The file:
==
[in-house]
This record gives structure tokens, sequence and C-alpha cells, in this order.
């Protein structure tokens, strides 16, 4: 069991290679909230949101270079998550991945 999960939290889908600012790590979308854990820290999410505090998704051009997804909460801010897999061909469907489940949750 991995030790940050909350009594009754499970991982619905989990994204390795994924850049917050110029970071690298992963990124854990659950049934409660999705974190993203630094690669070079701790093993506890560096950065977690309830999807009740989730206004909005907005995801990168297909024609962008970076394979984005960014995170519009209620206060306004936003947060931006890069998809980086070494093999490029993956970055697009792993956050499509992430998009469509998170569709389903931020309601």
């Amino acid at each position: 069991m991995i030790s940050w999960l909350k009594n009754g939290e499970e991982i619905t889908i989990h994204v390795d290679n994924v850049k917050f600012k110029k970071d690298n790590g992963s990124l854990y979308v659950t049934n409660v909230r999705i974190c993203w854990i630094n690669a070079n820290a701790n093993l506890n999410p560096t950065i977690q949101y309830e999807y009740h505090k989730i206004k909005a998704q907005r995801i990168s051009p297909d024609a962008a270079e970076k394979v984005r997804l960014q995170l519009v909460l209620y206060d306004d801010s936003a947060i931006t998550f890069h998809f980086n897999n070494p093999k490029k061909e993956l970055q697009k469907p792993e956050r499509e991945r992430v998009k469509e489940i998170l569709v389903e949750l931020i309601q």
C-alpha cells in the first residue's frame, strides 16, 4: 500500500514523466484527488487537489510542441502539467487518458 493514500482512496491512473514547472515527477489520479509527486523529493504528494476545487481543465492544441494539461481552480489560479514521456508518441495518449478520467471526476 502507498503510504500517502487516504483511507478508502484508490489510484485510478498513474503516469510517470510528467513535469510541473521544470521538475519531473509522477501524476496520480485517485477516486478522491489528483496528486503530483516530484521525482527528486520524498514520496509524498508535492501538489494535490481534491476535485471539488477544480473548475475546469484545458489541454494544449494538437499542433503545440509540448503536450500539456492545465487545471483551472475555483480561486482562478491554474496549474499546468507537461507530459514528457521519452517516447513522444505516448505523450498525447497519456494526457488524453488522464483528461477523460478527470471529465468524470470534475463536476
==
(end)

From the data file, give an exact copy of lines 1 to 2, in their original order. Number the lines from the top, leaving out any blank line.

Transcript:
[in-house]
This record gives structure tokens, sequence and C-alpha cells, in this order.